Los Alamos National Laboratory

Los Alamos National Laboratory

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African American students encouraged to pursue STEAM fields

Laboratory health physicist starts program for area youth.
September 1, 2016
Santa Fe Community College’s Early Childhood Center of Excellence Director Dr. Jennifer Duran-Sallee (left) gives a tour of the Kids Campus to Cabinet Secretary of New Mexico Higher Education Dr. Barbara Damron (center) and SFCC President Randy Grissom during a luncheon celebrating the achievement of a $1.4 million endowment.

As part of the ROSES-Power with STEAM program, area youth attended a workshop at the Bradbury Science Museum. They learned about Los Alamos, its history, and the Laboratory’s mission.


  • Director, Community Partnerships Office
  • Kathy Keith
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“I started this program to reach out and inspire New Mexico African American youth to pursue STEM disciplines.”- Michelle Lee

“There is a dearth African American population in the state of New Mexico—about 2 percent,” says Michelle Lee, a health physicist at Los Alamos.

And that percentage is even lower when it comes to African Americans working in STEM (science, technology, engineering, and math) at the Lab, which is why Lee became the program manager for Research on Science and Engineering Signatures (ROSES), an NNSA-funded consortium of Historically Black Colleges and Universities (HBCUs) with national laboratories.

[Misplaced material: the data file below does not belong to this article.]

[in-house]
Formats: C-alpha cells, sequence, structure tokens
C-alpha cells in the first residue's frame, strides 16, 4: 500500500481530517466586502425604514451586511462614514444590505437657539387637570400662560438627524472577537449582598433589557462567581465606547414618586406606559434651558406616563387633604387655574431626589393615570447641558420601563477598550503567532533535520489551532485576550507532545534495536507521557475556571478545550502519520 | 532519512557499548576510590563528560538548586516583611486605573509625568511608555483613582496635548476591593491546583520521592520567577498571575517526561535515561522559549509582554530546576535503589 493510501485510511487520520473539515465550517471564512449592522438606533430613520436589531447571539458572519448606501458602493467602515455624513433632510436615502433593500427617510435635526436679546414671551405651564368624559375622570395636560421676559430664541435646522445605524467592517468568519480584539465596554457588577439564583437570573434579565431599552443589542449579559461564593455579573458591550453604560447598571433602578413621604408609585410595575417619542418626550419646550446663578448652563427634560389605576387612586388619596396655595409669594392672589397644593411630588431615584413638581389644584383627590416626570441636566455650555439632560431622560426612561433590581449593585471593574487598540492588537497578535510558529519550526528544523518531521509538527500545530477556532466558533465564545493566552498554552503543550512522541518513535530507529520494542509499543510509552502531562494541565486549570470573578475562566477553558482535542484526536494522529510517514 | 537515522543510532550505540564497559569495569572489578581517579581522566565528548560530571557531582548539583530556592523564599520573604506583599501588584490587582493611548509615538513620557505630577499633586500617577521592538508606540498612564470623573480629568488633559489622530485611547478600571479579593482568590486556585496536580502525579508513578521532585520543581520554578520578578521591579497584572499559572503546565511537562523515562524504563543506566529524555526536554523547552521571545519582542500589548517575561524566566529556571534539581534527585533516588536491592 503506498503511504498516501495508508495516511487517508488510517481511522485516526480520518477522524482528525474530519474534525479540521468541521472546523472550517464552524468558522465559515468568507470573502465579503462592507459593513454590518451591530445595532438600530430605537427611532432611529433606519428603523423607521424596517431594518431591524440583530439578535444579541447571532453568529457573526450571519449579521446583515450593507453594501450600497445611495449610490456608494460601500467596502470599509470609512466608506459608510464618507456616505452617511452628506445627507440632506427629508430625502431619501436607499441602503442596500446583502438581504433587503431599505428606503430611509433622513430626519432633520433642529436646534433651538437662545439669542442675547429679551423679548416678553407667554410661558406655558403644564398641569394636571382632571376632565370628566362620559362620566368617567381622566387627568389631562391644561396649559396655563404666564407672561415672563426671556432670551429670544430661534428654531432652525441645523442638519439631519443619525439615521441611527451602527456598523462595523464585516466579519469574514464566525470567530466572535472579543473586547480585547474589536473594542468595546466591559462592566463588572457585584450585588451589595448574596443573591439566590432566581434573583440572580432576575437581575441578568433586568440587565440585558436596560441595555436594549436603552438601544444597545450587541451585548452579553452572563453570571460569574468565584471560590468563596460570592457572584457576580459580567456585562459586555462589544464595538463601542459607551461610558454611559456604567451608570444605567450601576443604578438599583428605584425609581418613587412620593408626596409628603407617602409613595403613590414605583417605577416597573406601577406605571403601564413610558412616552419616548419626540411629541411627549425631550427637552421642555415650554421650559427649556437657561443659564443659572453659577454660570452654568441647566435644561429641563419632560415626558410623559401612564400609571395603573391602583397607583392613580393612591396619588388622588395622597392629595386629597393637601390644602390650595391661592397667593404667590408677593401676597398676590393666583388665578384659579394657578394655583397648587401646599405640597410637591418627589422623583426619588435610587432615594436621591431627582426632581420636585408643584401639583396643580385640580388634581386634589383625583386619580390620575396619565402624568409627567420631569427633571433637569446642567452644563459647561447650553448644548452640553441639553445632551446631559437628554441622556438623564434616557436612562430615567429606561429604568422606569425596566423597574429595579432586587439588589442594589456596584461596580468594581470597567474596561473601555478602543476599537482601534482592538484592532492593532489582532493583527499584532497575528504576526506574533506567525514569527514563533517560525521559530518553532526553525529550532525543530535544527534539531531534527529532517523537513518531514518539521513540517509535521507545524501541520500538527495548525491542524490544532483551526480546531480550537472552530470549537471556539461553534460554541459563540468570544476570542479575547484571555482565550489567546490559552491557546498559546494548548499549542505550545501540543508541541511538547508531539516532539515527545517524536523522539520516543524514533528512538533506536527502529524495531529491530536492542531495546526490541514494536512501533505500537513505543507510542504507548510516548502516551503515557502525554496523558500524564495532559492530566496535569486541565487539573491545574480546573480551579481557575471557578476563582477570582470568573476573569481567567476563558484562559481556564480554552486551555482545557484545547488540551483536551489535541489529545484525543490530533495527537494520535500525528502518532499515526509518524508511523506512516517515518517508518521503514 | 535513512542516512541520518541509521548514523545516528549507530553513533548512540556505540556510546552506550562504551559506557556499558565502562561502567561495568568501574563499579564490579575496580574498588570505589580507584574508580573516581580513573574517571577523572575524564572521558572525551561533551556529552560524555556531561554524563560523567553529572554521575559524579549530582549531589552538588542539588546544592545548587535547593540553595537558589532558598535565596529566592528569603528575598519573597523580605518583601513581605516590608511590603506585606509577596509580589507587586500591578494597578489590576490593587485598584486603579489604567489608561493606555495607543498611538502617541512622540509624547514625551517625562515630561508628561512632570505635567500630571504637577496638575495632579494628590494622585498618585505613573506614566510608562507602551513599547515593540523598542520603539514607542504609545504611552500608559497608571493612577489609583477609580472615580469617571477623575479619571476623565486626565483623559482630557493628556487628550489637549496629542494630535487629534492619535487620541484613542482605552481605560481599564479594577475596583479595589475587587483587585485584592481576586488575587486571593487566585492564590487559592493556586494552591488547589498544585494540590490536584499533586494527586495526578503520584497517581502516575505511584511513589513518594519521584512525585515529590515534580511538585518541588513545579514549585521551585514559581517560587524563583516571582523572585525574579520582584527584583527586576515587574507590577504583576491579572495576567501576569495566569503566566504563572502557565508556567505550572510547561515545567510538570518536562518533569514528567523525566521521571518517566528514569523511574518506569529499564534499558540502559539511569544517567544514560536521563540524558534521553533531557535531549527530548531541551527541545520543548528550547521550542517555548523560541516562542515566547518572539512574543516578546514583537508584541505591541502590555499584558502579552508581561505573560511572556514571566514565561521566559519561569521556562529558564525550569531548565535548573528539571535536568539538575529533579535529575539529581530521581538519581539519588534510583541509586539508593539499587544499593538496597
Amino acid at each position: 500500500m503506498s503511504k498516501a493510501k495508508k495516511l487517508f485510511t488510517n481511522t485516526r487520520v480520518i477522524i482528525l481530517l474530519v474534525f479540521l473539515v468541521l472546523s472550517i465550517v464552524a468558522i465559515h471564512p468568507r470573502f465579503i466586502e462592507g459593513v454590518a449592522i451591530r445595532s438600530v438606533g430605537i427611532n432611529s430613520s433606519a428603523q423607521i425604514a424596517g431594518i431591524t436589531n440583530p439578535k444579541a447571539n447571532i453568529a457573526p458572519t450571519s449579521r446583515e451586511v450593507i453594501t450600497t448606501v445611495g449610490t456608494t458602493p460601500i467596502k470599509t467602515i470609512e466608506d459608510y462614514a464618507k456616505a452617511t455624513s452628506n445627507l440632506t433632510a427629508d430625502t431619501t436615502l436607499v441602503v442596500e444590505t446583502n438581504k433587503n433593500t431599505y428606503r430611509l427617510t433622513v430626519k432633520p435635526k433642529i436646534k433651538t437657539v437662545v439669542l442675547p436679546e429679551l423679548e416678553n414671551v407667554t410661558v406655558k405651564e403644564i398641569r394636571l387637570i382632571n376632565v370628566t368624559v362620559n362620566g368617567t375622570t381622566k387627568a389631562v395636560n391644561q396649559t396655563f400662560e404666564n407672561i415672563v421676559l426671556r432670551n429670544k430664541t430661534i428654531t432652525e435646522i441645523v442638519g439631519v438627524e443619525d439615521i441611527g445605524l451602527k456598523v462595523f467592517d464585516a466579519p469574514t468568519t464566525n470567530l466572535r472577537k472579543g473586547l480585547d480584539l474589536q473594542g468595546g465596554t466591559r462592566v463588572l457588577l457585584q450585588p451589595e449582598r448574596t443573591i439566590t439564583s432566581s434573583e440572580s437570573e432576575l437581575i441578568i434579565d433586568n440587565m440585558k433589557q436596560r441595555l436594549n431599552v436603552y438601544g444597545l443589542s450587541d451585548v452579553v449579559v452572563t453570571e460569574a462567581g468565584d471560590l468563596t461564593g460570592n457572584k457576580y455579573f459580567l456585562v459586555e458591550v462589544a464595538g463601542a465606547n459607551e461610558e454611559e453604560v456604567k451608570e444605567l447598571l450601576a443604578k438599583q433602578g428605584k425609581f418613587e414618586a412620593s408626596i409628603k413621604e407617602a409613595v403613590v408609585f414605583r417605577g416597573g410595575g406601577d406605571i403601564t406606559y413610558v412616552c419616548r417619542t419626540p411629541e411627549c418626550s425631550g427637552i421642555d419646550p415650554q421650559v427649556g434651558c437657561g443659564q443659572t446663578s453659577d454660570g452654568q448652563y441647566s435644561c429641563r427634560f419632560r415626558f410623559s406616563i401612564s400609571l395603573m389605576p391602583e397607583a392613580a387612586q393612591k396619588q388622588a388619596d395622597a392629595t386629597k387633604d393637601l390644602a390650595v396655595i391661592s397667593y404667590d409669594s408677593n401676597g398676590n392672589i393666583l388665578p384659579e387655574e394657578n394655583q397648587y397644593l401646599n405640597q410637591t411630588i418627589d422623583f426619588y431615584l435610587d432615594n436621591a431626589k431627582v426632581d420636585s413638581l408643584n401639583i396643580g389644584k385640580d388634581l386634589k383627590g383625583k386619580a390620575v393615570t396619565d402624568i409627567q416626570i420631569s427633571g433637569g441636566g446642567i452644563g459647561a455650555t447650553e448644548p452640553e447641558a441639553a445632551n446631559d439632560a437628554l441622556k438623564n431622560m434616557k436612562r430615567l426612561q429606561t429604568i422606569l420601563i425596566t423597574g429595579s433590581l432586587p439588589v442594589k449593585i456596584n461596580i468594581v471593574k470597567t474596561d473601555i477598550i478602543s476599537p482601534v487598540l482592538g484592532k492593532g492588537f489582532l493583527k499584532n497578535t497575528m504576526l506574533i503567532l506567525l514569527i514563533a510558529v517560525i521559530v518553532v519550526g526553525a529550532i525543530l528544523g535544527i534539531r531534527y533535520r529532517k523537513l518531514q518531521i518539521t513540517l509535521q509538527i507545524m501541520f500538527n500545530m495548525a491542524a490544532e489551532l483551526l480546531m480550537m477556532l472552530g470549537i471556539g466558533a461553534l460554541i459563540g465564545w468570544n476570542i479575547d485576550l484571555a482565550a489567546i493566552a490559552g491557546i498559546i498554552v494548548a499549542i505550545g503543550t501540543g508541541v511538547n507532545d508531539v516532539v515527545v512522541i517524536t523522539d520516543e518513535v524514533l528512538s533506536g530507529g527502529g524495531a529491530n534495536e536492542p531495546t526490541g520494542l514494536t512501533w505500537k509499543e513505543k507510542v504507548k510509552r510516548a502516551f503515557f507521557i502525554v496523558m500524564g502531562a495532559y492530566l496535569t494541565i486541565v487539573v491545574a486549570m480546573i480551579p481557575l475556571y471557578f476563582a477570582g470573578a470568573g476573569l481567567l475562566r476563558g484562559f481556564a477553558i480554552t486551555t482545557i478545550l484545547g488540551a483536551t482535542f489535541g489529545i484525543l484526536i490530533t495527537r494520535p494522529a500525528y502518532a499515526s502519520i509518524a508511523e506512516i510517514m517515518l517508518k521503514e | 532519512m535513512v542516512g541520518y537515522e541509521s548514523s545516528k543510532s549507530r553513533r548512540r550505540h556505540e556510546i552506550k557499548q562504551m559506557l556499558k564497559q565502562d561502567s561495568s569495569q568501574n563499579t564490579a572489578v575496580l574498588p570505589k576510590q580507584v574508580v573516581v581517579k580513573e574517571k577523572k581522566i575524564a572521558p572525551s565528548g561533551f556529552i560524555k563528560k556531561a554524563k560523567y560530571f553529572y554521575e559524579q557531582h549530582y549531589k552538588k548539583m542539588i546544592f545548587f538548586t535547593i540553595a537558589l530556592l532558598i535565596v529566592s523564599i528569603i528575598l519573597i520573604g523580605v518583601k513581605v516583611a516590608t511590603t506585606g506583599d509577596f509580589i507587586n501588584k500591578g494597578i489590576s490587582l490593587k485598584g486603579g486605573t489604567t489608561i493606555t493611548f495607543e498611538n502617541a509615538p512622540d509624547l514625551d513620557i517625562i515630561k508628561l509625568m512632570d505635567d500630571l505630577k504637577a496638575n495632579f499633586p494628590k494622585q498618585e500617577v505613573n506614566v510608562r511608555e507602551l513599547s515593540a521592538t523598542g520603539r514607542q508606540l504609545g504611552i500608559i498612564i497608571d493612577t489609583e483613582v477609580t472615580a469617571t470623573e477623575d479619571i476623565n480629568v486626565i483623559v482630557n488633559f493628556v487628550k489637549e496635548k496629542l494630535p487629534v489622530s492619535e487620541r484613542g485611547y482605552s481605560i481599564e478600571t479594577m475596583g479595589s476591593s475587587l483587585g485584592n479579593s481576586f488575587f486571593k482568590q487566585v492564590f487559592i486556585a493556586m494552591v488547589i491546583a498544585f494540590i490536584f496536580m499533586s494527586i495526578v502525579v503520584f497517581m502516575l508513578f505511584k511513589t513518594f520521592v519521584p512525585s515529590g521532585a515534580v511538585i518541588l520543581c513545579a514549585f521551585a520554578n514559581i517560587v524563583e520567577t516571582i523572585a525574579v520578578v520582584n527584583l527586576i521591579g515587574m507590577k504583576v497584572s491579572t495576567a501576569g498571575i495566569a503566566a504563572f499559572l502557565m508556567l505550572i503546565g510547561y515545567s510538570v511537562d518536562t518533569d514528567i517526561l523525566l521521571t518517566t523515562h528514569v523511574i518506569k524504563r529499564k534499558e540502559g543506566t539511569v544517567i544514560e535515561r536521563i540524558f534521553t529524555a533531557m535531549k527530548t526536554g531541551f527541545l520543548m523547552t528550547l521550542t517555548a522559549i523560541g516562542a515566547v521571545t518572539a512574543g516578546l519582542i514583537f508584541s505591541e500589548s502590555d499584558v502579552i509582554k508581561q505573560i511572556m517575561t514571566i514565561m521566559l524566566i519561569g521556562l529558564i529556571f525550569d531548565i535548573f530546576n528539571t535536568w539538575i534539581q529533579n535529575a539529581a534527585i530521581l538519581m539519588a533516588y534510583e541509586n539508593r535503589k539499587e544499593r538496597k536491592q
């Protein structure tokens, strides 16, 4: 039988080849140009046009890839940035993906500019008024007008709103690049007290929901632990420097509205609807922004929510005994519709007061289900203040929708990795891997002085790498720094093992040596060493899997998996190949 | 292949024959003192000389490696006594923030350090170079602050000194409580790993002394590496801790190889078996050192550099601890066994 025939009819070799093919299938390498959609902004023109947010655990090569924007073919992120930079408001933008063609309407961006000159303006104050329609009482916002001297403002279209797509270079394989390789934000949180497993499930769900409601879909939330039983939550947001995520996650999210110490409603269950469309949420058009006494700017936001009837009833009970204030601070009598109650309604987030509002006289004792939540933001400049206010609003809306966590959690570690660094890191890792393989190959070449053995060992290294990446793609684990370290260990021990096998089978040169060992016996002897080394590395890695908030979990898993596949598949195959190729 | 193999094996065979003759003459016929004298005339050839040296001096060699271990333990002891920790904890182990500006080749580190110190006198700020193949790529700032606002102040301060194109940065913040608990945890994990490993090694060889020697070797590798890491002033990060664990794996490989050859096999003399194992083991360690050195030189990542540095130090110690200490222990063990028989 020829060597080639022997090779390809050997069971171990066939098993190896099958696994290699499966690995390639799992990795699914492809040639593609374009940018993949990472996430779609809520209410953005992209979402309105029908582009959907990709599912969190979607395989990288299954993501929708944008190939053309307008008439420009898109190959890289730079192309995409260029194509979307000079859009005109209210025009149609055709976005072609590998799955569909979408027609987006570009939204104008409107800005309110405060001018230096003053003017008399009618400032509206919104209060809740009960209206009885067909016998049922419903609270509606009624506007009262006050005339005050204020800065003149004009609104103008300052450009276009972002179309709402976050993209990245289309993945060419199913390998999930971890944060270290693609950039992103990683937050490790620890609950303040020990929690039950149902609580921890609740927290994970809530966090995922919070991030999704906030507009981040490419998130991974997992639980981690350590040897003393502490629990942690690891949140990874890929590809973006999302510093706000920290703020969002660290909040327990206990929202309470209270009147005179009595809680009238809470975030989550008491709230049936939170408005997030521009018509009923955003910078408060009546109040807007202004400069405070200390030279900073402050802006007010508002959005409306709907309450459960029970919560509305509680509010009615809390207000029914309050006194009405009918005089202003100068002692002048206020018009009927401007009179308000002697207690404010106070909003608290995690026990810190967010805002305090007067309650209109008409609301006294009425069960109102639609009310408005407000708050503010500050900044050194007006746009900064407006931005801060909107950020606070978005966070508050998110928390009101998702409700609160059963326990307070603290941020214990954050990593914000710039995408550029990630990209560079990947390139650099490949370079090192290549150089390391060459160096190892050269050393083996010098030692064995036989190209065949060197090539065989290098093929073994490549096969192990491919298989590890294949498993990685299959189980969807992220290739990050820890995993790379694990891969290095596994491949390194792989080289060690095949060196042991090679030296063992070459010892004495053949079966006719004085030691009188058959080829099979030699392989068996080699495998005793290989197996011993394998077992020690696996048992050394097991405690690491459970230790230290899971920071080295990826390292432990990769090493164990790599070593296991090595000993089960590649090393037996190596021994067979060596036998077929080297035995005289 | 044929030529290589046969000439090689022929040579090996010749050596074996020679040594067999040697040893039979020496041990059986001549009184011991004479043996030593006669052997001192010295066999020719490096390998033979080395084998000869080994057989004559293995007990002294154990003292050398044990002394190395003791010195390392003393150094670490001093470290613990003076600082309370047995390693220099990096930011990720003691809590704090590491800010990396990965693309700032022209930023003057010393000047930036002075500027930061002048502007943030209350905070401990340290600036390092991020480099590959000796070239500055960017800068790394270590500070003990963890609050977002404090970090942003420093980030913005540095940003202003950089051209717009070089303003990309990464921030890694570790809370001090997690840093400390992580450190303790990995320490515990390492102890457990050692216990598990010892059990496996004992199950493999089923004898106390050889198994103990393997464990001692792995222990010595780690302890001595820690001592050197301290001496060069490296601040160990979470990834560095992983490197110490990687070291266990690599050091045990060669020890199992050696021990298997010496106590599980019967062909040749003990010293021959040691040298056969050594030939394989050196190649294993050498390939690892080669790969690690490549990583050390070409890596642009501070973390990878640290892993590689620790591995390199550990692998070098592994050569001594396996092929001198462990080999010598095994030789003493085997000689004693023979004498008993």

The purpose of the ROSES consortium is to build research collaborations between Los Alamos and HBCUs within multiple Laboratory organizations and assist the HBCUs with strengthening the pipeline of students with STEM expertise through research, training and internships. 

With that in mind, Lee started ROSES-Power with STEAM (science, technology, engineering, arts, and math) in March 2016. “I started this program to reach out and inspire New Mexico African American youth to pursue STEM disciplines and to envision themselves working as scientists and professionals at Los Alamos National Laboratory in the future,” she explains. “One objective of this program is to establish a pipeline with the African American children reared in New Mexico hoping to mitigate one of the retention issues for African Americans working at the Lab, which is geographic location.”


Lee plans to host ROSES-Power with STEAM events twice a year in the summer and expand the activities.

For the program’s pilot event, 5th–12th-grade students in the Albuquerque and Rio Rancho school districts were recruited through a community-wide pre-college science and math program that is integrated with the National Society of Black Engineers Pre-College Initiative, of which Lee is a supporter.

On August 1, these students visited Meow Wolf and the Santa Fe Arts Museum in Santa Fe. The following day, the group attended a workshop hosted at the Bradbury Science Museum in Los Alamos. “Students learned about Los Alamos, its history, the Laboratory mission and participated in a panel discussion with ROSES summer interns,” Lee says. “They are interested in working at the Laboratory in the future.”


One goal of Michelle Lee’s program is to encourage young students to think about one day working at Los Alamos National Laboratory.